Step 1: Hold Down
Make sure that the acrylic is held down securely. If it's not it can vibrate or flex ruining your cut altogether or marring the finish. On a T-Slot tabletop,with a sacrificial board, a few strips of double sided tape on the back side will go a long way to secure the piece. If you prefer, you can also use spray adhesives. Just make sure that the chemical properties are suitable for acrylic. A Vacuum Hold Table can make things easier, but if you're cutting pieces with a small surface area you may want to take these precautions as well.
Step 2: Bits
When cutting Acrylic, you won't get the best result using wood cutting bits, as cutting and chip removal are much more important. We recommend using a bit designed for Acrylic cutting. Our customers typically get the best results using "O-Flute" End Mill Bits.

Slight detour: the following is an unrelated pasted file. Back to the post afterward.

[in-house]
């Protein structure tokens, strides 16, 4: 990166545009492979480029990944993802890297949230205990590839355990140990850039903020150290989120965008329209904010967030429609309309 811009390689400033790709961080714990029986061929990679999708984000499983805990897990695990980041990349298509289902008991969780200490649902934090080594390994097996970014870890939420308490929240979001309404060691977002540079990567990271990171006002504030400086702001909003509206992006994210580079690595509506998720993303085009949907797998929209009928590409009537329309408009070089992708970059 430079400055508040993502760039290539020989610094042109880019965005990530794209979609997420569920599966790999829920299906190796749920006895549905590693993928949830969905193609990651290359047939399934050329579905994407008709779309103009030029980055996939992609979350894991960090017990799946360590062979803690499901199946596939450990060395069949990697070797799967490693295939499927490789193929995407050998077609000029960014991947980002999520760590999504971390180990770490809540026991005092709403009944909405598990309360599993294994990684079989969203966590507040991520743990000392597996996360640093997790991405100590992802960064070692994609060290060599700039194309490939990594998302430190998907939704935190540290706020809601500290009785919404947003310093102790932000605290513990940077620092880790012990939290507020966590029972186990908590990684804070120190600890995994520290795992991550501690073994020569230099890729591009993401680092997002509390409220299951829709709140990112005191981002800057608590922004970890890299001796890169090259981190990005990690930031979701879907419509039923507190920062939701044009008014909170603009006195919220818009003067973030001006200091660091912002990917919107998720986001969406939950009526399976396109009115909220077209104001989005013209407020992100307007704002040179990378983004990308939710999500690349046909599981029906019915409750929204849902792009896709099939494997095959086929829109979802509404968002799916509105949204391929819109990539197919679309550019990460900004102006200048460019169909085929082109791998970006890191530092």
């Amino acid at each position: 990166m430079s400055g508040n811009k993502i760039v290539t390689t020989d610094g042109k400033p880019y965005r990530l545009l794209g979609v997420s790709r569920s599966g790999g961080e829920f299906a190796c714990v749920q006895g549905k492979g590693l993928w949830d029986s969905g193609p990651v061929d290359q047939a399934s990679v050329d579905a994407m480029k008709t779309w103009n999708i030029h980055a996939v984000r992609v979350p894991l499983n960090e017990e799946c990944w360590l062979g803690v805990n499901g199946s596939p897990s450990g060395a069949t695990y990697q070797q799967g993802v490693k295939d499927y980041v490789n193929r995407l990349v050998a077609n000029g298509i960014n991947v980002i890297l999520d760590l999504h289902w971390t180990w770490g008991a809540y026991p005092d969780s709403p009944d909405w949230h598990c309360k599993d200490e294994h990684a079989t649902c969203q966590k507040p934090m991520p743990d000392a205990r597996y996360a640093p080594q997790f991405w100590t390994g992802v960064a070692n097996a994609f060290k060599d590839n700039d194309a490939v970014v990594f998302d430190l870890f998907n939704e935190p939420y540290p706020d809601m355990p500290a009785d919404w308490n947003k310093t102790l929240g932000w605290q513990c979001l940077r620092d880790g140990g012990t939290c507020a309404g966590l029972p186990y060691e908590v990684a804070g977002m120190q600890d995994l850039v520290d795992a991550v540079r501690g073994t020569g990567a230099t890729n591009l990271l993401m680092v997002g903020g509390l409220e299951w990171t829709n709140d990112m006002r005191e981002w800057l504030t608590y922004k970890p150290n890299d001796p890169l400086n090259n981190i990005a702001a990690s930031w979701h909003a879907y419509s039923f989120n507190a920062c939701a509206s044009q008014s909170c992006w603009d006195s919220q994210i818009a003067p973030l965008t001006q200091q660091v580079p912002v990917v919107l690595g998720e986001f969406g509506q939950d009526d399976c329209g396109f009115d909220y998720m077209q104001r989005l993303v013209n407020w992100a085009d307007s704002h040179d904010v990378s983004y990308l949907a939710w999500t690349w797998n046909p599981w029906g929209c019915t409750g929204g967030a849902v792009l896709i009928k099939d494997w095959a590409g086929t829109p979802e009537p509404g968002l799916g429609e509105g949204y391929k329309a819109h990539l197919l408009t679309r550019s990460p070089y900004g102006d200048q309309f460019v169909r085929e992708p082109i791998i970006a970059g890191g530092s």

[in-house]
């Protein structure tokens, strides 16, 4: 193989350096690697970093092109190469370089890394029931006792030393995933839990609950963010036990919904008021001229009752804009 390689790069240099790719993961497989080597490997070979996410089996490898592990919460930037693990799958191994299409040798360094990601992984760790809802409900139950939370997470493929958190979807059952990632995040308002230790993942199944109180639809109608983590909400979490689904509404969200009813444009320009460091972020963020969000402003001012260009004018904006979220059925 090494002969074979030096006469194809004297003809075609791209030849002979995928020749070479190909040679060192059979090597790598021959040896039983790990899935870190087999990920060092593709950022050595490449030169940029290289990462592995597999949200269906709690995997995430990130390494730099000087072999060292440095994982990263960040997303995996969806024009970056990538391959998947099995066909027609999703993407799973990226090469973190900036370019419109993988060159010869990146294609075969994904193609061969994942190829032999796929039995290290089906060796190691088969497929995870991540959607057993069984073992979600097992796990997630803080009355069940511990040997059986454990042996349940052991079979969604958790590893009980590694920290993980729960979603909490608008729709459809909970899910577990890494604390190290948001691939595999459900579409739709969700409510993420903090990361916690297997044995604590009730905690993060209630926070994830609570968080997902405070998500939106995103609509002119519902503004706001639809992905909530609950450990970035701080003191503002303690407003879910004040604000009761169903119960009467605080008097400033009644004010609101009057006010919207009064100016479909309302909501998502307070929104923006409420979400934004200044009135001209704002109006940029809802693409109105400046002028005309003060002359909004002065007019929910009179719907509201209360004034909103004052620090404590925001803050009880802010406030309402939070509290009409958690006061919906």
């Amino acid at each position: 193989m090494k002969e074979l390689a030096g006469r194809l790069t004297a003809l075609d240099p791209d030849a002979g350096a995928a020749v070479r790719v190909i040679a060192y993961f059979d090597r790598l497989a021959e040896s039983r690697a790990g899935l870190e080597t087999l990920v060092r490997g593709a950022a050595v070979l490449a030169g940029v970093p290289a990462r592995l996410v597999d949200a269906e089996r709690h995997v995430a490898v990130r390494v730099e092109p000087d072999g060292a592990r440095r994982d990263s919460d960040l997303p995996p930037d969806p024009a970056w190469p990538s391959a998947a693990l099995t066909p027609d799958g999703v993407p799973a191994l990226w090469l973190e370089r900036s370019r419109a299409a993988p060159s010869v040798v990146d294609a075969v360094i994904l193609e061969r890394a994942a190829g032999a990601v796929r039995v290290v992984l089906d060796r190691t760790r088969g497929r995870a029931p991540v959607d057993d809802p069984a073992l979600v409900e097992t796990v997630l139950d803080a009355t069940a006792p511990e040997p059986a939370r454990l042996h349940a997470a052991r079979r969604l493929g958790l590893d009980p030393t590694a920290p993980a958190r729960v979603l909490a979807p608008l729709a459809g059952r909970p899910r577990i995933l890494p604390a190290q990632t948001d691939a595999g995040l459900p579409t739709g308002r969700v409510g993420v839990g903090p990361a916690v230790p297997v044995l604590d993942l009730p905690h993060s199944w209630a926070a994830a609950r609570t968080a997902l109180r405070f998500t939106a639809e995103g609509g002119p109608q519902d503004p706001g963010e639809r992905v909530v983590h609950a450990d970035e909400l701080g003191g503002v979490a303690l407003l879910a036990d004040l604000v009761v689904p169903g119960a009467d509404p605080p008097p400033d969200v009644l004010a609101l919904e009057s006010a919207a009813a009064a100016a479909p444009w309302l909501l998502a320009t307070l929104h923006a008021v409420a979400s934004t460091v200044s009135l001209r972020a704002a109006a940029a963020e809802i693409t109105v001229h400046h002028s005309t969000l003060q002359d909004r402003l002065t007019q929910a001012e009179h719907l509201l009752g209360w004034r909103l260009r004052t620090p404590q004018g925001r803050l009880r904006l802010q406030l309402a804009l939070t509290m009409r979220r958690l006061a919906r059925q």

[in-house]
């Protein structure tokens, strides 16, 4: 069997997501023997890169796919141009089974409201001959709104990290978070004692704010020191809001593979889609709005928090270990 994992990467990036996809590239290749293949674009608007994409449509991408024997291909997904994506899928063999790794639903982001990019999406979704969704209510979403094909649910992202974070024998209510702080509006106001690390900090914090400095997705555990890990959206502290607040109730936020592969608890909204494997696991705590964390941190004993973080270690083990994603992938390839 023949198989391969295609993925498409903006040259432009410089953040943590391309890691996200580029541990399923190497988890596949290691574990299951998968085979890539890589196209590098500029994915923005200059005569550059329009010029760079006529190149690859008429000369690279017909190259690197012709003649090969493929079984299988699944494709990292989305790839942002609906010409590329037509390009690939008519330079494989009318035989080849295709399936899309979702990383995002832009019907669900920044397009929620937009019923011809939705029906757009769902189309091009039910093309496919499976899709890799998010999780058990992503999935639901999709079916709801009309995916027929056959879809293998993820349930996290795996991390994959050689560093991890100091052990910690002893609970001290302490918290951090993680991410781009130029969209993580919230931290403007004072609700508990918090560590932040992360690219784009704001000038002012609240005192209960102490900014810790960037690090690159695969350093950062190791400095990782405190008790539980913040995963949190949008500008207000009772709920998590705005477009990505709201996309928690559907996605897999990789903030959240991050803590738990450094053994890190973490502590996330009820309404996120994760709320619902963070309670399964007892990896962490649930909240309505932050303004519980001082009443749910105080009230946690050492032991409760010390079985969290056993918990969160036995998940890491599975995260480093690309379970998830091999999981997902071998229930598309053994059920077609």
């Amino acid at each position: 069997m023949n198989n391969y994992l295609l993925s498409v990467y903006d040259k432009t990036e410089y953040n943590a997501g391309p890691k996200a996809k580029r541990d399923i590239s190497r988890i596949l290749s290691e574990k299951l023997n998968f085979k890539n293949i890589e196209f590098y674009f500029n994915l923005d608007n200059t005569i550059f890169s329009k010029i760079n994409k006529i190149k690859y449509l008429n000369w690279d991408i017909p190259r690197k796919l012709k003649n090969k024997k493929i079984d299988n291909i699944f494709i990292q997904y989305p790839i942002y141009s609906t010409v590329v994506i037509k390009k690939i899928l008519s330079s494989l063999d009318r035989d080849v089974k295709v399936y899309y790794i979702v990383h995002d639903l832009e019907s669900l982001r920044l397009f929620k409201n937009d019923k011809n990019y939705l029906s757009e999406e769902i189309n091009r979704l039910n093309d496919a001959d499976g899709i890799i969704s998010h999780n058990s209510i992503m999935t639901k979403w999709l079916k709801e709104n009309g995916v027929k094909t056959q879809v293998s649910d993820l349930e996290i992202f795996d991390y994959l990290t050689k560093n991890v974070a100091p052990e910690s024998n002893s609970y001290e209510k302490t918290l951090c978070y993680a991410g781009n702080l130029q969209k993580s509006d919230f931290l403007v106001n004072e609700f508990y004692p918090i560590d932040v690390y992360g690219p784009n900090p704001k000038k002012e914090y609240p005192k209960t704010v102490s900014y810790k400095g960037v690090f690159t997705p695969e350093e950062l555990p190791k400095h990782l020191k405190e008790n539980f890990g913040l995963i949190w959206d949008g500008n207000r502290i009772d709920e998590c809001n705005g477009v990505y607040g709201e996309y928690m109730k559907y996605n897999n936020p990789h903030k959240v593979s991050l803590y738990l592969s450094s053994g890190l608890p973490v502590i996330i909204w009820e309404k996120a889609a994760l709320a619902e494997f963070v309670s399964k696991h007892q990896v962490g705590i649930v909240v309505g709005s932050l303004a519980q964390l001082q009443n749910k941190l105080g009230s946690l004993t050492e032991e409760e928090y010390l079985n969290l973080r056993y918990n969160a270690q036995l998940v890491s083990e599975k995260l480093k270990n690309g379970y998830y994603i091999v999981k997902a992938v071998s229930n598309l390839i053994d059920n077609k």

While you can use bits of all sizes, it's generally advisable to use the largest bit possible for your design, as this increases depth possible, stability and removal of waste material.
Make sure that your bits stay sharp, as a dull bit will not give you the edges you want.